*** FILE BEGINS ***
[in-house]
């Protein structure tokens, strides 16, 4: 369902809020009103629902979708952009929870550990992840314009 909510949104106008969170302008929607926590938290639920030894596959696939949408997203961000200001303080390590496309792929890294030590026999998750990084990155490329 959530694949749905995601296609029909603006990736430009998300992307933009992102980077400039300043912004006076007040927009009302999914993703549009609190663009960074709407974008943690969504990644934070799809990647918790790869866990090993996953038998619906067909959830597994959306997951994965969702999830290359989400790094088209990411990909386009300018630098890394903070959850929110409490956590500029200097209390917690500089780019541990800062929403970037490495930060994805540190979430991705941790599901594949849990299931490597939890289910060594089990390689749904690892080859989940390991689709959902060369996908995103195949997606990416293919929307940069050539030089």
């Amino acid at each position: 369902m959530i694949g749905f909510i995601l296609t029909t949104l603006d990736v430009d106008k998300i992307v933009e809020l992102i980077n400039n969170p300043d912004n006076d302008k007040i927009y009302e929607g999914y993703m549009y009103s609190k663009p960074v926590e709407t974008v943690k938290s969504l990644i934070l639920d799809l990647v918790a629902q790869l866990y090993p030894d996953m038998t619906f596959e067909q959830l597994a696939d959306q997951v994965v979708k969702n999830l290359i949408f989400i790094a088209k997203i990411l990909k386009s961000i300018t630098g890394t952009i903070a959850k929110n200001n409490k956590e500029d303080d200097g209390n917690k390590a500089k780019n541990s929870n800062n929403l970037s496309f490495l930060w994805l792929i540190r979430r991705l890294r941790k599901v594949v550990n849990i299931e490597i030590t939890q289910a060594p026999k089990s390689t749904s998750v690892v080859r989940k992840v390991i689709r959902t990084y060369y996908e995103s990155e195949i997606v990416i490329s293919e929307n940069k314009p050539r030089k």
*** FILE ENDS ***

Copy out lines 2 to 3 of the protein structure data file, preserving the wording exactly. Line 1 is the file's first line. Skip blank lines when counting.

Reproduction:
């Protein structure tokens, strides 16, 4: 369902809020009103629902979708952009929870550990992840314009 909510949104106008969170302008929607926590938290639920030894596959696939949408997203961000200001303080390590496309792929890294030590026999998750990084990155490329 959530694949749905995601296609029909603006990736430009998300992307933009992102980077400039300043912004006076007040927009009302999914993703549009609190663009960074709407974008943690969504990644934070799809990647918790790869866990090993996953038998619906067909959830597994959306997951994965969702999830290359989400790094088209990411990909386009300018630098890394903070959850929110409490956590500029200097209390917690500089780019541990800062929403970037490495930060994805540190979430991705941790599901594949849990299931490597939890289910060594089990390689749904690892080859989940390991689709959902060369996908995103195949997606990416293919929307940069050539030089």
């Amino acid at each position: 369902m959530i694949g749905f909510i995601l296609t029909t949104l603006d990736v430009d106008k998300i992307v933009e809020l992102i980077n400039n969170p300043d912004n006076d302008k007040i927009y009302e929607g999914y993703m549009y009103s609190k663009p960074v926590e709407t974008v943690k938290s969504l990644i934070l639920d799809l990647v918790a629902q790869l866990y090993p030894d996953m038998t619906f596959e067909q959830l597994a696939d959306q997951v994965v979708k969702n999830l290359i949408f989400i790094a088209k997203i990411l990909k386009s961000i300018t630098g890394t952009i903070a959850k929110n200001n409490k956590e500029d303080d200097g209390n917690k390590a500089k780019n541990s929870n800062n929403l970037s496309f490495l930060w994805l792929i540190r979430r991705l890294r941790k599901v594949v550990n849990i299931e490597i030590t939890q289910a060594p026999k089990s390689t749904s998750v690892v080859r989940k992840v390991i689709r959902t990084y060369y996908e995103s990155e195949i997606v990416i490329s293919e929307n940069k314009p050539r030089k």